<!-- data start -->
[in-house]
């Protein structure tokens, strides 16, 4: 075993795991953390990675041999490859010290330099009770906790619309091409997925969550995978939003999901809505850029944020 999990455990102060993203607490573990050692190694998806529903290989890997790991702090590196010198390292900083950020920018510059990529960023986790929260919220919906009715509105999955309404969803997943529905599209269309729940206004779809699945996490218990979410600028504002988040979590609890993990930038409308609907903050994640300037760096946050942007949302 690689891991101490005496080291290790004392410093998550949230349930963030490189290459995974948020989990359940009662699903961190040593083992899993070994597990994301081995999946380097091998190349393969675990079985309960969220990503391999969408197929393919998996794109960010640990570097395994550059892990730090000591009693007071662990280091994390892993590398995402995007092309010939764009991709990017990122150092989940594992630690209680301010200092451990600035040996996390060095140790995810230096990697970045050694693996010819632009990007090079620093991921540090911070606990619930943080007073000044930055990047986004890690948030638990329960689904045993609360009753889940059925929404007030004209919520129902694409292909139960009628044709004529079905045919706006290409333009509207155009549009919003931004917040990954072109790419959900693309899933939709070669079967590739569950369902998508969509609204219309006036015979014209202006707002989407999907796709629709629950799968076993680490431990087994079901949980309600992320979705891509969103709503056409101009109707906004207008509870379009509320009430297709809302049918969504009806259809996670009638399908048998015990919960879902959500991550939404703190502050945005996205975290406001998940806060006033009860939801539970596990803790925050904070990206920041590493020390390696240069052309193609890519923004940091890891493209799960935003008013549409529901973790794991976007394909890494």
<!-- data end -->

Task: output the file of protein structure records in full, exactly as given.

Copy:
[in-house]
């Protein structure tokens, strides 16, 4: 075993795991953390990675041999490859010290330099009770906790619309091409997925969550995978939003999901809505850029944020 999990455990102060993203607490573990050692190694998806529903290989890997790991702090590196010198390292900083950020920018510059990529960023986790929260919220919906009715509105999955309404969803997943529905599209269309729940206004779809699945996490218990979410600028504002988040979590609890993990930038409308609907903050994640300037760096946050942007949302 690689891991101490005496080291290790004392410093998550949230349930963030490189290459995974948020989990359940009662699903961190040593083992899993070994597990994301081995999946380097091998190349393969675990079985309960969220990503391999969408197929393919998996794109960010640990570097395994550059892990730090000591009693007071662990280091994390892993590398995402995007092309010939764009991709990017990122150092989940594992630690209680301010200092451990600035040996996390060095140790995810230096990697970045050694693996010819632009990007090079620093991921540090911070606990619930943080007073000044930055990047986004890690948030638990329960689904045993609360009753889940059925929404007030004209919520129902694409292909139960009628044709004529079905045919706006290409333009509207155009549009919003931004917040990954072109790419959900693309899933939709070669079967590739569950369902998508969509609204219309006036015979014209202006707002989407999907796709629709629950799968076993680490431990087994079901949980309600992320979705891509969103709503056409101009109707906004207008509870379009509320009430297709809302049918969504009806259809996670009638399908048998015990919960879902959500991550939404703190502050945005996205975290406001998940806060006033009860939801539970596990803790925050904070990206920041590493020390390696240069052309193609890519923004940091890891493209799960935003008013549409529901973790794991976007394909890494």